After 30 years of accomplishments in education, Cape Supervisor of Elementary Education Donna Kolakowski is set to retire in September.
Kolakowski said she planned to retire in May, but then the pandemic hit. She said she didn’t feel right about leaving, so she offered to stay throughout the summer to be a resource for teachers, administrators and her eventual successor.
“I love teaching and serving my community,” Kolakowski said. “I am most proud of the consistency and collaboration that I helped develop so that every child has a similar educational experience, no matter which school they attend within the district.”
She began her career in 1989 at Smyrna Elementary, where she taught first, second and third grades for 10 years and was named Teacher of the Year her final year.
After she earned master’s degrees in instruction and in instructional technology, her assistant principal suggested she go into administration. Kolakowski said she had never considered that, but when a position opened overseeing the kindergarten program and Title 1 federal funding, she took it, and found she enjoyed working with students and teachers.
After earning her administrative certification, she was named assistant principal at Smyrna Elementary, then assistant principal at Cedar Lane Elementary in the Appoquinimink School District. When the Cedar Lane principal retired, she was named principal.
“That was an amazing experience that gave me the confidence to come to Cape,” she said. Kolakowski learned of the job opening at Cape through longtime friend Cathy Petitgout, who retired from the district in 2018. Kolakowski joined Cape in November 2012.
“I always wanted to move here,” she said. “My husband and I grew up in the Smyrna-Clayton area, and we used to vacation here, and Cape had a great reputation. I love curriculum and development, and thought I could support the principals.”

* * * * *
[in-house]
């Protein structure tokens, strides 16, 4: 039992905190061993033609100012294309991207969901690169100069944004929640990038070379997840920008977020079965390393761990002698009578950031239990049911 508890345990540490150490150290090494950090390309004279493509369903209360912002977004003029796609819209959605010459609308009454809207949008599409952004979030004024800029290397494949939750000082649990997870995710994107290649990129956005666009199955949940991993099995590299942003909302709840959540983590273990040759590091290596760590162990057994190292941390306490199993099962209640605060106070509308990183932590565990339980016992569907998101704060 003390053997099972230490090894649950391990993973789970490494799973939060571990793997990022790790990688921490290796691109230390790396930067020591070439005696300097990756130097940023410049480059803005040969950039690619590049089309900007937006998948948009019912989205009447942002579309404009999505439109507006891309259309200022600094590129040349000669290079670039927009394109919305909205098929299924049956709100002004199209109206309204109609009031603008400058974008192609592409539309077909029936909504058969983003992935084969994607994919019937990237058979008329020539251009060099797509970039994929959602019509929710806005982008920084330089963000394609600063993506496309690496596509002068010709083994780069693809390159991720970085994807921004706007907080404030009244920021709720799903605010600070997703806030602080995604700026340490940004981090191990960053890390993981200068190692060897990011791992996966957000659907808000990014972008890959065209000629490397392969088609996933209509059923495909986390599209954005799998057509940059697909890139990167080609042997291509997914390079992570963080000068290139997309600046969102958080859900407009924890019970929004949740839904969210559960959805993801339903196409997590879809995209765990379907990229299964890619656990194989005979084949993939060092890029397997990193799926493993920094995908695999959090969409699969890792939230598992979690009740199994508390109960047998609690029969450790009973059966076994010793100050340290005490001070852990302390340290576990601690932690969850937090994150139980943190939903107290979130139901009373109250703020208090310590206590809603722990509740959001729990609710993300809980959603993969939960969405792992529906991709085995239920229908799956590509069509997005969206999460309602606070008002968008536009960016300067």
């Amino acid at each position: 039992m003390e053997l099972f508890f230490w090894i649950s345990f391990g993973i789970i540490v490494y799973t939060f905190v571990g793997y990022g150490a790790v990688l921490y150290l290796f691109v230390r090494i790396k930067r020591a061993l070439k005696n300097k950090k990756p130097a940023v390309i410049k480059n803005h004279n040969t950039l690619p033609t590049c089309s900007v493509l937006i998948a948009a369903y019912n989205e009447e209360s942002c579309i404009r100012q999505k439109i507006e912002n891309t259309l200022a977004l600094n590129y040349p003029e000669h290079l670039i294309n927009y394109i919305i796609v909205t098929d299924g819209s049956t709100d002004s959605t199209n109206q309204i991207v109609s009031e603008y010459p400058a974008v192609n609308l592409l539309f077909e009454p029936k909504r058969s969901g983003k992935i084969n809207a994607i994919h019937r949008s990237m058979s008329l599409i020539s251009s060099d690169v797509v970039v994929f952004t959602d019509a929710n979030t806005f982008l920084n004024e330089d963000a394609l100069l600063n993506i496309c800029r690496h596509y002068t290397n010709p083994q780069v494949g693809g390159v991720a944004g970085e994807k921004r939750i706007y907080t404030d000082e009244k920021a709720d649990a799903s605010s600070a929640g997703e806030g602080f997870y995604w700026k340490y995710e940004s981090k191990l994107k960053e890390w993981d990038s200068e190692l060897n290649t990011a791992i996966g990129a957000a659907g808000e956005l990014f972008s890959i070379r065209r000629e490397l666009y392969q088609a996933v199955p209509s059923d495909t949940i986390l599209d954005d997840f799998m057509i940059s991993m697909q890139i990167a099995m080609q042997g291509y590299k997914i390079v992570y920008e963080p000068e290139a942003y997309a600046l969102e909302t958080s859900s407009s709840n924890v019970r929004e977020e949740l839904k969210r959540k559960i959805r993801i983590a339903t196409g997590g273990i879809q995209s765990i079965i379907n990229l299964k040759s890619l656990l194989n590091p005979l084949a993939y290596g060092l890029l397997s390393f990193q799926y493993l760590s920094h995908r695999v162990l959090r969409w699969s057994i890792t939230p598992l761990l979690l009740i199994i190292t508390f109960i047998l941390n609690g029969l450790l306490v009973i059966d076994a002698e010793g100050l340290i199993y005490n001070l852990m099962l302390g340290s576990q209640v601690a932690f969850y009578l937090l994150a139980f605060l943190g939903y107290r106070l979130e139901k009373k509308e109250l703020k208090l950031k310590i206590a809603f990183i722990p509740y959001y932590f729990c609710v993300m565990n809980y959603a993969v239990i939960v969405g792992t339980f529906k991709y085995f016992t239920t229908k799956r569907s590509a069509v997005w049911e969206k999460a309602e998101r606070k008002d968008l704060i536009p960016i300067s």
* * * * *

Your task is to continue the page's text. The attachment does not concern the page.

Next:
Among her accomplishments, Kolakowski said, was launching the Bookmobile, a repurposed van that travels to district neighborhoods to provide free books to children during the summer.
“It’s really rewarding to get as many books as possible in kids’ hands,” she said. “And, they get to see their teachers and principals in their communities in the summer.”
The program has grown over its eight years, Kolakowski said. A partnership with Browseabout Books allows Bookmobile volunteers to distribute new as well as gently used books, and other community groups have pitched in to provide meals for students as well.
Kolakowski said she is also proud of her work in bringing high-quality reading and math curriculum and instruction to Cape, specifically American Reading Company and Bridges Math, which are aligned with state standards.
“These materials have helped students gain a more conceptual understanding of mathematics and helped students become mathematical thinkers,” she said. “And, we have fostered a love of reading culture in our elementary schools.”
In 2017, Kolakowski received the Jean Martin Outstanding Leadership in Literacy Award for her dedication and hard work in promoting reading literacy and creating young readers.
Kolakowski said she isn’t yet sure what she’ll do after retiring; perhaps consulting or something to do with literacy, but she said she’s ready for her next challenge.
“I have loved every minute at Cape, and even though I don’t directly see the students and parents every day working at the district level, I know I’ve impacted more kids this way,” she said. “I have been honored to work with the people in this district. What’s best for kids is at the forefront of every decision made.”